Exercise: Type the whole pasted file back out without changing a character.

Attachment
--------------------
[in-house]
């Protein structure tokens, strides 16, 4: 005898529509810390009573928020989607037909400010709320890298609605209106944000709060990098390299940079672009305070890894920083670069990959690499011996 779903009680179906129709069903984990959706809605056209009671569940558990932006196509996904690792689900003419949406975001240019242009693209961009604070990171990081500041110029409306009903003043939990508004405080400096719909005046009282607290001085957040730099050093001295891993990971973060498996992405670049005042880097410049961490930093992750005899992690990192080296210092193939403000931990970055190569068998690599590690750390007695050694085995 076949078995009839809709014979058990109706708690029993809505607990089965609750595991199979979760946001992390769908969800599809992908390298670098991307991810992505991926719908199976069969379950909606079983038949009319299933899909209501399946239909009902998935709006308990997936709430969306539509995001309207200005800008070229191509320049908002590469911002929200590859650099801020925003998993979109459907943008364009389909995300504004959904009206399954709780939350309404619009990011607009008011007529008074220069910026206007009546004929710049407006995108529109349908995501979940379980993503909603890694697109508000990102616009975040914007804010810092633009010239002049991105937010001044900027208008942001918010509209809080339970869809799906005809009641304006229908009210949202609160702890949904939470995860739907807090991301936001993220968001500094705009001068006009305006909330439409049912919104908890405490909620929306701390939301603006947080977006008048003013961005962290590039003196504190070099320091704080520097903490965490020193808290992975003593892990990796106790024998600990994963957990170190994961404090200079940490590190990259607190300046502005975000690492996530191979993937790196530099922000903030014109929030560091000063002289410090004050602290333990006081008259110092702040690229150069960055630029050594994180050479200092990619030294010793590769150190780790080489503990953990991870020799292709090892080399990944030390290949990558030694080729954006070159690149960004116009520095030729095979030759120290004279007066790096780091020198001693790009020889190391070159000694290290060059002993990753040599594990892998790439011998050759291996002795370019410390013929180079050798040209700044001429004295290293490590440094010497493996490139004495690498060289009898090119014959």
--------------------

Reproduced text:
[in-house]
């Protein structure tokens, strides 16, 4: 005898529509810390009573928020989607037909400010709320890298609605209106944000709060990098390299940079672009305070890894920083670069990959690499011996 779903009680179906129709069903984990959706809605056209009671569940558990932006196509996904690792689900003419949406975001240019242009693209961009604070990171990081500041110029409306009903003043939990508004405080400096719909005046009282607290001085957040730099050093001295891993990971973060498996992405670049005042880097410049961490930093992750005899992690990192080296210092193939403000931990970055190569068998690599590690750390007695050694085995 076949078995009839809709014979058990109706708690029993809505607990089965609750595991199979979760946001992390769908969800599809992908390298670098991307991810992505991926719908199976069969379950909606079983038949009319299933899909209501399946239909009902998935709006308990997936709430969306539509995001309207200005800008070229191509320049908002590469911002929200590859650099801020925003998993979109459907943008364009389909995300504004959904009206399954709780939350309404619009990011607009008011007529008074220069910026206007009546004929710049407006995108529109349908995501979940379980993503909603890694697109508000990102616009975040914007804010810092633009010239002049991105937010001044900027208008942001918010509209809080339970869809799906005809009641304006229908009210949202609160702890949904939470995860739907807090991301936001993220968001500094705009001068006009305006909330439409049912919104908890405490909620929306701390939301603006947080977006008048003013961005962290590039003196504190070099320091704080520097903490965490020193808290992975003593892990990796106790024998600990994963957990170190994961404090200079940490590190990259607190300046502005975000690492996530191979993937790196530099922000903030014109929030560091000063002289410090004050602290333990006081008259110092702040690229150069960055630029050594994180050479200092990619030294010793590769150190780790080489503990953990991870020799292709090892080399990944030390290949990558030694080729954006070159690149960004116009520095030729095979030759120290004279007066790096780091020198001693790009020889190391070159000694290290060059002993990753040599594990892998790439011998050759291996002795370019410390013929180079050798040209700044001429004295290293490590440094010497493996490139004495690498060289009898090119014959």